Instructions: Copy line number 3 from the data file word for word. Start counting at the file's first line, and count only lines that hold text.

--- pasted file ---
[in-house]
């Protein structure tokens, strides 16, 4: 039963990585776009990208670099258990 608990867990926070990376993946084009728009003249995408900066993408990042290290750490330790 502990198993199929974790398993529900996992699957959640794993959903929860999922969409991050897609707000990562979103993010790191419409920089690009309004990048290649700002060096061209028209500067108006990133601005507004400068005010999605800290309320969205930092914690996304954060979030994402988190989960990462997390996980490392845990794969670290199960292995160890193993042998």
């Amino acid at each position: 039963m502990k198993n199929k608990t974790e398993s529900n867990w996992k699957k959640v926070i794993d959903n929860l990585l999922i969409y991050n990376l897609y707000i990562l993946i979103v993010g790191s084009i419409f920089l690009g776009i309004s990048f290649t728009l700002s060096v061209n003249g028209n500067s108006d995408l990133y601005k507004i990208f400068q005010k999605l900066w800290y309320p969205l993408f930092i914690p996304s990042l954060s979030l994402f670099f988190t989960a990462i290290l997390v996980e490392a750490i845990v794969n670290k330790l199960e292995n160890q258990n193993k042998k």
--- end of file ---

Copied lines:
């Amino acid at each position: 039963m502990k198993n199929k608990t974790e398993s529900n867990w996992k699957k959640v926070i794993d959903n929860l990585l999922i969409y991050n990376l897609y707000i990562l993946i979103v993010g790191s084009i419409f920089l690009g776009i309004s990048f290649t728009l700002s060096v061209n003249g028209n500067s108006d995408l990133y601005k507004i990208f400068q005010k999605l900066w800290y309320p969205l993408f930092i914690p996304s990042l954060s979030l994402f670099f988190t989960a990462i290290l997390v996980e490392a750490i845990v794969n670290k330790l199960e292995n160890q258990n193993k042998k």